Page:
nep-evo New Economics Papers
on Evolutionary Economics
Issue of 2017‒07‒02
six papers chosen by
Matthew Baker
City University of New York

  1. The Diffusion of New Institutions: Evidence from Renaissance Venice's Patent System By Comino, Stefano; Galasso, Alberto; Graziano, Clara
  2. Time Preference and the Process of Civilization By Howden, David; Kampe, Joakim
  3. What Was the Industrial Revolution? By Robert E. Lucas, Jr.
  4. Game theory in the ecological context By Riechert, Susan E.; Hammerstein, Peter
  5. Homo Reciprocans Revisited By Jin Di Zheng
  6. Eradicating Women-Hurting Customs: What Role for Social Engineering? By Auriol, Emmanuelle; Camilotti, Giula; Platteau, Jean-Philippe

  1. By: Comino, Stefano; Galasso, Alberto; Graziano, Clara
    Abstract: What factors affect the diffusion of new economic institutions? This paper examines this question exploiting the introduction of the first regularized patent system which appeared in the Venetian Republic in 1474. We begin by developing a model which links patenting activity of craft guilds with provisions in their statutes. The model predicts that guild statutes that are more effective at preventing outsider's entry and at mitigating price competition lead to less patenting. We test this prediction on a new dataset which combines detailed information on craft guilds and patents in the Venetian Republic during the Renaissance. We find a negative association between patenting activity and guild statutory norms which strongly restrict entry and price competition. We show that guilds which originated from medieval religious confraternities were more likely to regulate entry and competition, and that the effect on patenting is robust to instrumenting guild statutes with their quasi-exogenous religious origin. We also find that patenting was more widespread among guilds geographically distant from Venice, and among guilds in cities with lower political connection which we measure exploiting a new database on noble families and their marriages with members of the great council. Our analysis suggests that local economic and political conditions may have a substantial impact on the diffusion of new economic institutions.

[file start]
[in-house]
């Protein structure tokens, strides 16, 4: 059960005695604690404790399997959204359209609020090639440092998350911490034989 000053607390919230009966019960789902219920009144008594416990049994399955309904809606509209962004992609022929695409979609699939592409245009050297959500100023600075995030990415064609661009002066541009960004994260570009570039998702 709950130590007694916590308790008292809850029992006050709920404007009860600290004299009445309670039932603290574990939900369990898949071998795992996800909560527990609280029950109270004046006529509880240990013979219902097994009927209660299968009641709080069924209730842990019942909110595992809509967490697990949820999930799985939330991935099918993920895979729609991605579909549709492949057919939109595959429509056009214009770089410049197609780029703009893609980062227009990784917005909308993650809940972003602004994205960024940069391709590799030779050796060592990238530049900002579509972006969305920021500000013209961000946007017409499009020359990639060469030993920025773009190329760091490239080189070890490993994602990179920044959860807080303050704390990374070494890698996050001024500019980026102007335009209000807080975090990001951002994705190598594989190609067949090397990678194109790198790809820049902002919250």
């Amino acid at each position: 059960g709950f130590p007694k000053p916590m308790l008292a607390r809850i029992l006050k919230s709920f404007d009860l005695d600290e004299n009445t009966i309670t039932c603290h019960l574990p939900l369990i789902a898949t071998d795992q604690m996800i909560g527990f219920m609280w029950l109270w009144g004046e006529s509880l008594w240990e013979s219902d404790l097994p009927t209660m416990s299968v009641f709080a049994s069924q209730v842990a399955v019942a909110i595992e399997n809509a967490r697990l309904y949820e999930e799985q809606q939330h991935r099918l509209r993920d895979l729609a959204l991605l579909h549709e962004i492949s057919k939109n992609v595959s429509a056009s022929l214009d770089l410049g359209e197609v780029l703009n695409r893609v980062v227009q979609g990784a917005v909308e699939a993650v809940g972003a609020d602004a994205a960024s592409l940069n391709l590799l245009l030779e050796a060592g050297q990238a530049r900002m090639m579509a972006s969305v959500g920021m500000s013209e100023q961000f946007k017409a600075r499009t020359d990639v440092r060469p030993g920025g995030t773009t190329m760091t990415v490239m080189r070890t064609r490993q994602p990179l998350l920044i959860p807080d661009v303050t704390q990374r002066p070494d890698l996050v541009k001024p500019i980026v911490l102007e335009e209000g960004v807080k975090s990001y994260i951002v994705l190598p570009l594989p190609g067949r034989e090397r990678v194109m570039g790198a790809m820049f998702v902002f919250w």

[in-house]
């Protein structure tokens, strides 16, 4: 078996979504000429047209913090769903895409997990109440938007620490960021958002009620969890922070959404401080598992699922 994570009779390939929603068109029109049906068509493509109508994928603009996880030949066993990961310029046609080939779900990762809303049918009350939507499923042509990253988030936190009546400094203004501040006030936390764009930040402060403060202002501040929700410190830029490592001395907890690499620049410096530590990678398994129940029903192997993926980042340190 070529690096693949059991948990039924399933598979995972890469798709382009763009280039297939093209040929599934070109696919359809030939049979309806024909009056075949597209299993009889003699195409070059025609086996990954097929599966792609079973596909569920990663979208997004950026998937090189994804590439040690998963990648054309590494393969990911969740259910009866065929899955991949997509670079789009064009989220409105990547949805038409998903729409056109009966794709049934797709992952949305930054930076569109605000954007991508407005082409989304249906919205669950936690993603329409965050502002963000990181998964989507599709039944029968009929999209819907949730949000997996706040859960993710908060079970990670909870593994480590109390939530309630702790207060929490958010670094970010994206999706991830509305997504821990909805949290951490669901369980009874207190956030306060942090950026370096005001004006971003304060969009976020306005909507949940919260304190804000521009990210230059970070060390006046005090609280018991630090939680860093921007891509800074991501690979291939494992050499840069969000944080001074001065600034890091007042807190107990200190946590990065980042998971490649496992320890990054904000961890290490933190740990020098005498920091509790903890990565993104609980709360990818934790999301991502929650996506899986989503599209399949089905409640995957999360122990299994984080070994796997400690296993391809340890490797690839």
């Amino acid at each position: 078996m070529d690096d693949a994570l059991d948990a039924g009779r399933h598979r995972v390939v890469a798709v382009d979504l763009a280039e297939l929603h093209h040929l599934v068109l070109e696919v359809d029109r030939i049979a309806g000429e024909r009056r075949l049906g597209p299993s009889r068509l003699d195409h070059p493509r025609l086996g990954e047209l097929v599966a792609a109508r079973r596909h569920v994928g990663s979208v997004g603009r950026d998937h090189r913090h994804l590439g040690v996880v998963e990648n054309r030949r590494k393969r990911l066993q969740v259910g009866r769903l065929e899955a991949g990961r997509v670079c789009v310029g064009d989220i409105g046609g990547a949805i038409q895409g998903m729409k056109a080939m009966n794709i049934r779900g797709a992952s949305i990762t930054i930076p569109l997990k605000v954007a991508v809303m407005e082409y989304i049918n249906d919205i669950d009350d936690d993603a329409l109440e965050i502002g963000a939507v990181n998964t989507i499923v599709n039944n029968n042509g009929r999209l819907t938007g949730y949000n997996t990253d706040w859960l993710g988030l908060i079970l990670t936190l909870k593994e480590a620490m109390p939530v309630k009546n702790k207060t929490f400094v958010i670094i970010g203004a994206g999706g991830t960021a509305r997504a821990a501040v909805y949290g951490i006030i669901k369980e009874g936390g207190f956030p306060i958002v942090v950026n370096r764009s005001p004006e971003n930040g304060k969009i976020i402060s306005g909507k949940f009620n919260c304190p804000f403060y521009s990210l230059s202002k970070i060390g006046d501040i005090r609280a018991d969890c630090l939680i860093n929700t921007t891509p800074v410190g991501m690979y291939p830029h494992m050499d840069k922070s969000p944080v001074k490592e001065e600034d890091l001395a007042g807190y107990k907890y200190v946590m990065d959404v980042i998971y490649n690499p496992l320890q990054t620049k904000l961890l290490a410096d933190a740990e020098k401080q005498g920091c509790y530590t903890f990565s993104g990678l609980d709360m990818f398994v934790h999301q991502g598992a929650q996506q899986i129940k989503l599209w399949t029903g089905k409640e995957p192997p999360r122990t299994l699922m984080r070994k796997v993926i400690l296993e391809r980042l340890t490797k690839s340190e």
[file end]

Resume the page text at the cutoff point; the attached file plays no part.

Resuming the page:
Keywords: Competition; Guilds; institutions; patents
    JEL: K23 O33 O34
    Date: 2017–06
  2. By: Howden, David; Kampe, Joakim
    Abstract: We begin with an admittedly simplistic statement: “civilization” is best represented by the increased availability of utility providing goods and services. In other words, civilization is synonymous with economic development. This paper concerns three questions. First, how does civilization develop? Second, what is time preference and how does it affect the development of civilization, or what we may call the “process of civilization.” Third, what factors affect time preference, and how do changes in time preference affect this civilizing process? Through these three questions, we provide the theoretical why civilization developed, instead of the more common historical how civilization actually developed.
    Keywords: time preference, interest rates, civilization
    JEL: O12 O19